If you’re in the US Army, you already know leaders will present various type of awards and decorations to recognize soldiers for valor, meritorious service, and achievement. In a recent presentation on award writing, SSG Bear J. Parker detailed the ins and outs of Army awards. Parker notes that issuing medals, ribbons, badges is the military’s formal way of recognizing soldiers for their outstanding contributions, congratulating their notable successes, and thanking them for their dedicated service. Parker goes on to say that “awards given to deserving soldiers increase esprit de corps in the unit and provide other soldiers the necessary incentive to go above and beyond their day-to-day responsibilities thus contributing to the success of the unit.”
Full disclosure: I do not have a military background, and my intent here is to share general information about for Award Recommendations. We at PDFfiller support and thank our armed forces for everything they do! SSG Bear J. Parker’s full presentation can be found here, but for brevity’s sake, we’ve paraphrased.
All soldiers completing their tours of duty are thoroughly screened by their superiors to assess his or her contribution to the organization, and those who performed meritoriously are recommended for various awards. Most approved awards will be presented before the soldier’s permanent change of station (PCS)/retirement.
But, you don’t have to wait until the soldier’s PCS to recommend him or her for an award. If you’d like a soldier to be recognized immediately for his or her significant achievement, you have the option to recommend the soldier for an Impact Award. Parker notes that recommending the soldier for an Impact Award won’t prevent the soldier from receiving an End of Tour Award, but in the future, you won’t be permitted to refer to this single act of heroism or achievement that’s already been previously recognized by his or her Impact Award.
It takes a lot for an individual to distinguish himself from his peers in the same military occupational specialty (MOS)/job specialty. Awarding a soldier for praiseworthy accomplishment requires careful consideration on the part of his superiors. This process calls for a close evaluation of exactly what’s expected as the ordinary, routine, or customary behavior in a soldier’s rank and experience, for the circumstances involved.
The authority figure writing and submitting the recommendation should remember that the narrative explanation is the most important section of the recommendation form, and the content is the basis for approval or disapproval of the award. Be selective in your word choice and phrasing. The Award Recommendation process involves a few essential steps.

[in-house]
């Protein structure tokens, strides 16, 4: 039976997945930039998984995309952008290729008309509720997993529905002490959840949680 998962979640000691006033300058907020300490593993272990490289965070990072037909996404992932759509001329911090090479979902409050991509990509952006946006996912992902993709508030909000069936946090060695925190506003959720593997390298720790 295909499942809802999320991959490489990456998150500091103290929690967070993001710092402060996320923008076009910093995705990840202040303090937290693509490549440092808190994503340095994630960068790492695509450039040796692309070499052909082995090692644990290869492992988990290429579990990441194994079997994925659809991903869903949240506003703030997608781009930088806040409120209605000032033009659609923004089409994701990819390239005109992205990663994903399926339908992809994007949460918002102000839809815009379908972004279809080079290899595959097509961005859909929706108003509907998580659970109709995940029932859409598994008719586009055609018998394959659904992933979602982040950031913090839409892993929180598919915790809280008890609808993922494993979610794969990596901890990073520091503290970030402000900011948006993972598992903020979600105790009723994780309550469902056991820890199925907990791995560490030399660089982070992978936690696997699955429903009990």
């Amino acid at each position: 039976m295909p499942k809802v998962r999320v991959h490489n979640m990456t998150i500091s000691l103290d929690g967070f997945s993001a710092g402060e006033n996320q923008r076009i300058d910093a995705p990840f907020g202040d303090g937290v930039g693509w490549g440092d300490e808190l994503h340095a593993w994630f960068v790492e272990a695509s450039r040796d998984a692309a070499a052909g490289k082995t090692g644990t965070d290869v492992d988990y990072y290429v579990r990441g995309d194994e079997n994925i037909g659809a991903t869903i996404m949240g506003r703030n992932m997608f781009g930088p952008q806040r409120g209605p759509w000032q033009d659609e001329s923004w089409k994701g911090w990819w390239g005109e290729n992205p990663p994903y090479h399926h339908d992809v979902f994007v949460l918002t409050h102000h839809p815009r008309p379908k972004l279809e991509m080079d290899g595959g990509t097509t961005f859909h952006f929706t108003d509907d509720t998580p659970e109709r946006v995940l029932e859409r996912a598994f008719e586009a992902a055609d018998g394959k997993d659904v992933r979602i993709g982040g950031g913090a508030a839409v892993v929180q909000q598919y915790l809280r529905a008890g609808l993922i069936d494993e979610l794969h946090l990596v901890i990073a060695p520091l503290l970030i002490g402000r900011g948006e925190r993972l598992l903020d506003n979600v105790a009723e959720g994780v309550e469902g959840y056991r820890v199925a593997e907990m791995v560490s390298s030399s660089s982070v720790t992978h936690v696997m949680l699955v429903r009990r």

First, fill out the Recommendation for Award form here. Be sure to emphasize the soldier’s impact on the department, division, unit, etc. Clearly and concisely describe what was done to deserve the award, and how it was done. For the AAM, ARCOM, or MSM, using the space provided in the DA 638, fill in the Soldier’s achievements or meritorious service using bullet-point format. For the BSM and above, type up a separate narrative. Narratives for valor must contain a description of the following elements:
- Terrain and weather of the area in which the action took place
- Enemy conditions, to include morale, proximity, firepower, casualties and the circumstances before, during, and after the act
- The effect of the act on the enemy
- The action of comrades in the immediate vicinity of the act and the degree of their participation
- If the act occurred in flight, the type and position of the aircraft and the individual’s crew position
- The degree to which the act was voluntary
- The degree to which the act was outstanding and exceeded what was normally expected of the individual
- All unusual circumstances and overall effects or results of the act. (ArmyWriter.com)
Recommendations for awards for heroism or valor must also contain witness statements, preferably in the form of affidavits or sworn statements. If possible, support your recommendation by including any official records, maps, photographs, etc. Next, gather performance data on the service member. Look for any official Counseling Statements and informal documentation, and conduct interviews with the member’s peers, witnesses & subordinates.
Lastly, SSG Parker adds in a little tip from personal experience: “Before you turn it in, take the citation, stand up in form of a mirror, another person, or a microphone connected to a tape recorder and read what you have written – out loud! This is the most effective way to check grammar and see if what you have written really is concise, flowing, and powerful.”
Good luck writing your Army Recommendation for Award!
Have questions, comments, or tips for other readers? Feel free to leave a comment below. Thanks for stopping by!